The safety of medium and art – and the avantgarde

The contest between two artists, Zeuxis and Parrhasios

Two ancient artists competing against each other: Zeuxis paints grapes so realistic, that birds try to eat them. Parrhasios paints a curtain ‚hiding‘ his painting, which is so realistic that the other artist is fooled: Zeuxis isn’t able to perceive Parrhasios artwork as such at all because it is too realistic.

An old question: What should be called ‚art‘? Is it a subjective interpretation of reality, or an objective depiction that could be mistaken for reality? Does art, in the first place, have to be interpretable as art – before one can interpret its contents?

Engraving of Zeuxis and Parrhasios:

Trompe l’oeil

Deception of the eye: A piece of art that make use of, or trangsress the physical boundaries of its visual medium to startle or to bluff. This can be an artistic intervention to render the medium visible – by letting it flow over into reality.

A beautiful example is Pere Borell de Caso (1874), „Escapando de la crítica„, or „Escaping Criticism“, where a boy seems to step out of the painting’s frame which is also painted.

Interestingly, this painting could also be interpreted as ‚avoiding the discrimination‘ between what is real and what is virtual; or a hint that the framing of a medium, a framing which usually generates safety, can be incorporated in a work of art. As with a game, we can expect that content stays within the magic circle of the medium, and behaves true to the rules of the medium: A painting does not move or change, it has no (interesting) backside or depth, it stays in one place and does not follow us around.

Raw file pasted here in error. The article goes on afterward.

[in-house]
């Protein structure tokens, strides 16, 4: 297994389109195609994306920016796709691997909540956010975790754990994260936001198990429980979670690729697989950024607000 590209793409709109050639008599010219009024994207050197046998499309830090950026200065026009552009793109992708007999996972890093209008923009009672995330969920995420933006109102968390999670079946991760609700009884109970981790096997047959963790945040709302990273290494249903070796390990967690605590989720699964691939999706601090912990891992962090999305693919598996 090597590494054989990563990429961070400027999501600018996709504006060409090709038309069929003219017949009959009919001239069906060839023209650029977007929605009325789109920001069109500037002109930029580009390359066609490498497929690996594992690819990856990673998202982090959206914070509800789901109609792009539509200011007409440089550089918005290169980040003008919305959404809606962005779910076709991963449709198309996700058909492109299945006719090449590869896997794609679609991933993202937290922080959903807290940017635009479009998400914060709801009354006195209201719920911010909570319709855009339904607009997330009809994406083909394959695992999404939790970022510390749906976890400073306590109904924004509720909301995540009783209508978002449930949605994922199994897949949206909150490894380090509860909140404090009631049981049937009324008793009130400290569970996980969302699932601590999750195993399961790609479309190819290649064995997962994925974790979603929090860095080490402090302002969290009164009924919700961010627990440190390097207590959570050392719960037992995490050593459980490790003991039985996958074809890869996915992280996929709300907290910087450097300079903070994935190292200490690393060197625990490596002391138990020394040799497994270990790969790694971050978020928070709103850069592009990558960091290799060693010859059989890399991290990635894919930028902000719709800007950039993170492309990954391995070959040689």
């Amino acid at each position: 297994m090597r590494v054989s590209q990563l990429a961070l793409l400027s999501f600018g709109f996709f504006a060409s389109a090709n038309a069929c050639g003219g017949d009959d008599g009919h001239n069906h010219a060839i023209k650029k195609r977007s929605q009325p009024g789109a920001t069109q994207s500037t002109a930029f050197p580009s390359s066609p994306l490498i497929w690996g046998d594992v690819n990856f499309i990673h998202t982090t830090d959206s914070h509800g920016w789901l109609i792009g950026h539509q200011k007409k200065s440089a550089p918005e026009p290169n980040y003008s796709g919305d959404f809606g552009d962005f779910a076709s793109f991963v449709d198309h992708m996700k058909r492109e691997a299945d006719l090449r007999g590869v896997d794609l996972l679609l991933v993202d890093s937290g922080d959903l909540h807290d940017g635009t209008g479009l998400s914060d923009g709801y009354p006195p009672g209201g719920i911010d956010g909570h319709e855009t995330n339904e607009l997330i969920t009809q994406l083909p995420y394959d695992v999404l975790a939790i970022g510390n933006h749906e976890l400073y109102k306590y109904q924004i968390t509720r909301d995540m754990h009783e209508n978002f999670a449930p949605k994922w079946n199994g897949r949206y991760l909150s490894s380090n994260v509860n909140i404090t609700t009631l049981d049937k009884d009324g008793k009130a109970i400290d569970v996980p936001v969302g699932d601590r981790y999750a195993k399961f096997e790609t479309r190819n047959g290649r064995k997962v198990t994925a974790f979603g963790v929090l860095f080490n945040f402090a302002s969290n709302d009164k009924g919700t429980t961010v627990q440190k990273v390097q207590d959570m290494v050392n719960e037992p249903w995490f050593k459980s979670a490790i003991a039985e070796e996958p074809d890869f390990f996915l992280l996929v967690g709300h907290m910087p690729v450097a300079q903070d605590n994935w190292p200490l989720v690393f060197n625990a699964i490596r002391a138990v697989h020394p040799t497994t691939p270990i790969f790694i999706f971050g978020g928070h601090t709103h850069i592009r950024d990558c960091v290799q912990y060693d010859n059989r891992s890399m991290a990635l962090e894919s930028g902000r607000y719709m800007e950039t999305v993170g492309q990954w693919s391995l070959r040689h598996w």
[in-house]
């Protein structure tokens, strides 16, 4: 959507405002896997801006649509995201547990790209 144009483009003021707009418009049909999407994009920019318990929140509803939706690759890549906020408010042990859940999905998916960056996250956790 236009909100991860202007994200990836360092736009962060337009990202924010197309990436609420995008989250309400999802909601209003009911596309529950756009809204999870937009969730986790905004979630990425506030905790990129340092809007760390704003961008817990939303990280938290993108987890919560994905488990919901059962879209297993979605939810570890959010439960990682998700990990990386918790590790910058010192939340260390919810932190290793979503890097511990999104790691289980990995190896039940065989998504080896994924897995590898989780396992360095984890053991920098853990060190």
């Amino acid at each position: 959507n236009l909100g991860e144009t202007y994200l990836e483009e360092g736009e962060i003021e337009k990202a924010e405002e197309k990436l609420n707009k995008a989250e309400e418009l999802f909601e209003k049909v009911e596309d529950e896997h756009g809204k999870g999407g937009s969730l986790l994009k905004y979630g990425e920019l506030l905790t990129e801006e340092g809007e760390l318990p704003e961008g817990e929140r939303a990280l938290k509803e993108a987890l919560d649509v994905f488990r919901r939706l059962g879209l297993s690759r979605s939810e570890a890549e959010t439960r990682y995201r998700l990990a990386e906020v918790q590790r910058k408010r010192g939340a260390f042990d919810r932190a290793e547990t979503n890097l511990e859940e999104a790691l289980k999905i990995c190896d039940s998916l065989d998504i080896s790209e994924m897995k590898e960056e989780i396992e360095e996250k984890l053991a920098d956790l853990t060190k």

A murder mystery is harmless fun as long as it stays within the frame of its technical medium, e.g. a book or a movie; but it gets threatening if it steps out of its boundaries.

Do you know Oscar Wilde’s famous 1890 novel „The Picture of Dorian Gray“? The „Nightmare on Elm Street“ movies? Fincher’s movie „The Game“ or, one of the latest addition to this genre, Suzuki’s excellent „The Ring“? See the similarity to Borell de Caso’s painting with a girl getting out of a TV-screen in „The Ring“ (US-remake from 2002).
The horror, when a medium does not behave as expected…! Weiterlesen

Unusability: You don’t want to play it again!

“Unusable games“ sound like a contradiction: Who would want to play a game that doesn’t work? And why are there designers – educators, of all the people with already a reputation for bad game design – that create these unusable games?

If in a game we regret acting like we did, usable games give us a chance to do better next time.
Unusable games force us to repeat the same regrettable action over and over, until we regret playing the game as it is, without alterations of its rules or its narratives to do better.
Its a game-genre about awareness: Stop playing by the given rules, laugh at them – or change them.

Games demand from the player blind trust that they, as a medium, behave in a stable, foreseeable and conventional way. For example a game is usually accompanied by the exciting suspense of who may win in the end; a game that ‘cheats’, by subtly sabotaging this balance in favour of the game, of one player or a group of players, may turn gameplay into a frustrating experience.

So, if given a game the player expects it to be balanced, to be fun, to contain a coherent contextualisation. She expects it to be either culturally and traditionally tethered and proven like chess, or, with contemporary games, created en bloc by a competent and benevolent game designer for her entertainment.